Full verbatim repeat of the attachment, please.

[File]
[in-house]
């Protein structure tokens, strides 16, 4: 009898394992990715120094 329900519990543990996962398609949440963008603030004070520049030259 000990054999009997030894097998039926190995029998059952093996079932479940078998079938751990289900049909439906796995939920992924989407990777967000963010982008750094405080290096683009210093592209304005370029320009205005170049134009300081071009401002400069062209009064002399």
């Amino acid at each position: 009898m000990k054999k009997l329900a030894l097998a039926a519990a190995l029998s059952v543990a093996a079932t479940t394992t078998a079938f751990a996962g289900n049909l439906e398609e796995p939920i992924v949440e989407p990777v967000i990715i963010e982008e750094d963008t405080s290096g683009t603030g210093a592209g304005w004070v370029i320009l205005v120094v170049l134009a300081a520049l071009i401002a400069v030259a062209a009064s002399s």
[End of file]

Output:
[in-house]
């Protein structure tokens, strides 16, 4: 009898394992990715120094 329900519990543990996962398609949440963008603030004070520049030259 000990054999009997030894097998039926190995029998059952093996079932479940078998079938751990289900049909439906796995939920992924989407990777967000963010982008750094405080290096683009210093592209304005370029320009205005170049134009300081071009401002400069062209009064002399």
């Amino acid at each position: 009898m000990k054999k009997l329900a030894l097998a039926a519990a190995l029998s059952v543990a093996a079932t479940t394992t078998a079938f751990a996962g289900n049909l439906e398609e796995p939920i992924v949440e989407p990777v967000i990715i963010e982008e750094d963008t405080s290096g683009t603030g210093a592209g304005w004070v370029i320009l205005v120094v170049l134009a300081a520049l071009i401002a400069v030259a062209a009064s002399s």